Originally from Oradea, Bihor county, the artist Mircea Cantor – currently based in Paris – is the first Romanian invited to answer the challenge of the famous fashion house Dior to reimagine the iconic “Lady Dior” bag. According to Elle magazine, the Romanian artist wanted to pay tribute to his own origins, but also to the creativity and skillful hands of artisans everywhere. He revealed that he was inspired by the motifs woven on the kohăneş kojok from Vașău, the place of his grandmother’s heritage.
For those familiar with the work of artist Mircea Cantor, the news that he has been selected in flattering company to celebrate the spectacular intersection of visual arts and fashion in a project by the legendary house of Dior should not have come as a surprise. The last few years, especially since 2011, since he won the prestigious Duchamp prize, have meant a steady rise in his notoriety, in parallel with a continuous evolution of his artistic practice. Cantor exhibited worldwide, took part in significant projects and explored new ideas, while continuing, in certain aspects of his work, to capitalize on ancient local symbols, perhaps out of a natural inclination for a the home whom he left for many years, but from whom he never really parted.
The artist was asked about his performance for the creation of two Lady Dior bags, one black and one beige, in which the hands of the house’s artisans embroidered, printed, twisted and interwoven old Romanian datins with that savoir faire specific to the French house.
“The idea of doing something together existed for several years, it seemed that it died out over time, but we met again now, and I made them the proposal,” he says. “I came with the notebooks, with the original sketches made with Japanese brushes, with ink. I told them I wanted to do something with the garden of paradise. Until then, I was thinking of working with artisans both from Romania and with those of Dior, to have a permanent connection with manufacturing, with manual work, with people, not with machines, in the project. It shouldn’t just be a product that a machine can make on its own, something that silk-screens onto skin. And, more than the manual process, let this be included savoir faire typical of the French, this care for know howthe technological, handicraft, to see how it’s done”, Mircea Cantor told Elle magazine.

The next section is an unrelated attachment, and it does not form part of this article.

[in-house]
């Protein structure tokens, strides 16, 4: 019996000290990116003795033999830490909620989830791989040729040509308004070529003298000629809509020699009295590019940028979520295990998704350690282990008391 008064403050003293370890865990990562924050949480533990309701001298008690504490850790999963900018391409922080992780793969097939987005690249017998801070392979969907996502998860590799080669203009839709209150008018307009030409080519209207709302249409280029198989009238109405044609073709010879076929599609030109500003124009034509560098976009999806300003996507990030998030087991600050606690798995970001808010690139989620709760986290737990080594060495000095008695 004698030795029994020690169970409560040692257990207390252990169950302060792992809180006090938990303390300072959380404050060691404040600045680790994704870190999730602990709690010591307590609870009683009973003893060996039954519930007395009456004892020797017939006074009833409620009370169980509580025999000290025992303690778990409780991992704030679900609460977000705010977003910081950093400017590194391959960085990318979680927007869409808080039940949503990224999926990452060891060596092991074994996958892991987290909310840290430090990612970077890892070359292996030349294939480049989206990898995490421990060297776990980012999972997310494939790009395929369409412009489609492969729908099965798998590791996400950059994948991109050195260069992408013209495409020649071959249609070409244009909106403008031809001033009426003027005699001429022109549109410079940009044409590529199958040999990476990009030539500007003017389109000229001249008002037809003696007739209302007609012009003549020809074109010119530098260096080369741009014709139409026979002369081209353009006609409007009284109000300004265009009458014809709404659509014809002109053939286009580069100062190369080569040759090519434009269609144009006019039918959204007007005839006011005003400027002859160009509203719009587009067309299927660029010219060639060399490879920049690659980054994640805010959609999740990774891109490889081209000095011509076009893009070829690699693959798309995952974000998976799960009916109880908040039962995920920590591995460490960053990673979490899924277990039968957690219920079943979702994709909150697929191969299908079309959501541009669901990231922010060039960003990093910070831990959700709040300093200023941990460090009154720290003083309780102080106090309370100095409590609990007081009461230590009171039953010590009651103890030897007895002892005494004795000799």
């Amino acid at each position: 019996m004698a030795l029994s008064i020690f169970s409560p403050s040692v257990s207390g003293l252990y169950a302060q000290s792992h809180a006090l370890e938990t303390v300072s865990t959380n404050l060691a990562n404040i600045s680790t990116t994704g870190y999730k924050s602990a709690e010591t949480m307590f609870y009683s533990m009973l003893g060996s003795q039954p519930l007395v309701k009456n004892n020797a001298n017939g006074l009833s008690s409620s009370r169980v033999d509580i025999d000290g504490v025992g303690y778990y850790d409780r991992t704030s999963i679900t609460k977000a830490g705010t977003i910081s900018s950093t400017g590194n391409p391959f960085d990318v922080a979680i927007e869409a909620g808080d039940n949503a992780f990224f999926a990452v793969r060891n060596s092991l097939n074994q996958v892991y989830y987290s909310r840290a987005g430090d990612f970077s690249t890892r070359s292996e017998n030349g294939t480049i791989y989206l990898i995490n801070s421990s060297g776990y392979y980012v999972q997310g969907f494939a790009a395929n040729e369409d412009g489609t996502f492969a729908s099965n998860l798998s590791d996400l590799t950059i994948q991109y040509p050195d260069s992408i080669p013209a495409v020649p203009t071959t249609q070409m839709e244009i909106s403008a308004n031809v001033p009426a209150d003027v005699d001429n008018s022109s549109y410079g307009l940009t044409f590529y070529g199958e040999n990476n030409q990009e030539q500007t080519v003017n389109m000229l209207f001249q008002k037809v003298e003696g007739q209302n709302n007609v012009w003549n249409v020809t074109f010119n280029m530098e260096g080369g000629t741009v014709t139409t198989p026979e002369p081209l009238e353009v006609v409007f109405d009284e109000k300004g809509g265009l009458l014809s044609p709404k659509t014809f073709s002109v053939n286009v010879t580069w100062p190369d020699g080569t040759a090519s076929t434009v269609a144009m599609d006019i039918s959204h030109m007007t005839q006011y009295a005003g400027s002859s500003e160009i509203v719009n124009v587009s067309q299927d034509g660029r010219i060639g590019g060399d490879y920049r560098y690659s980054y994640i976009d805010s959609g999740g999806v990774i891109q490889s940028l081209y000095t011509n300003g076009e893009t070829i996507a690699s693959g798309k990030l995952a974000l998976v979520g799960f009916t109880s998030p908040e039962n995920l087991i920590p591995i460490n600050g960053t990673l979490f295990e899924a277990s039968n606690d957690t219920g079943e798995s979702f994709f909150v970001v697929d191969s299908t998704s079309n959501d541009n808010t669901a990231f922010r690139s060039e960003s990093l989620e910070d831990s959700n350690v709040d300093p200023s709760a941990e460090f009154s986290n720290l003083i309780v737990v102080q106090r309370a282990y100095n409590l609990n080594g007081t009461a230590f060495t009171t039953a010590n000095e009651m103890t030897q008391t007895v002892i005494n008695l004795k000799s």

He chose as inspiration for the project an element of folk clothing closely related to the places where his grandparents came from – the Cohan cojocul, a women’s vest specific to the Bihor area, originating from Vasčau. Along with the Binšen kojocol, says Cantor, there are festive robes, worn on special occasions, but which speak of the craftsmanship of the famous kojocarie centers in the area. “There are different motifs on them, you say they look alike, but they don’t. The one from Beiuș is much more geometric, more articulated in terms of symbolism and composition, much more fragmented. The one I used seems to have a much more simplistic influence: the garden is the first thing that comes to mind, the garden of heaven, then the expulsion from heaven… Maybe the traditional embroidery on his back doesn’t even show that, but that’s what I call it, because usually several flowers placed in a composition symmetrical symbolizes the archetype of the Garden of Eden. And, unlike the one in Bihor, here everything is very floral, very rich, I would even say a little exaggerated, but that’s what makes it beautiful. Although the communities are located at small distances, because people did not travel much a century ago, each had its own identity.”
He was attracted to the idea of this garden, he says, because it is a universal one, which anyone can recognize and associate with something deeply imprinted in their own culture and mind. “The paradise motif is very common in embroidery, in traditional Romanian compositions, especially on the back, worn by women. I think it has to do with conveying the idea of beauty. And I felt that, especially in the times we live in, we need this beauty, a garden that is as visible as possible to the disaster that is happening around us, that it is political, that it is ecological… As an artist, I felt the need to bring this side of reality, of beauty, of sublimation, through this garden, with the ropes that segment the bag, which are at the same time an allusion to French gardens. It is, basically, an overlap of layers, from the gardens of Versailles to the garden of heaven, which appears in many frescoes, always with central, symmetrical motifs. I also saw them in Venice, on all kinds of palazzos, where the fountain or a flower has a central role, and then there are two birds next to it. It’s always a symmetrical thing. And then, putting it on a bag, it’s like you’re no longer in the garden, but carrying it with you.” Read more in the magazine Elle.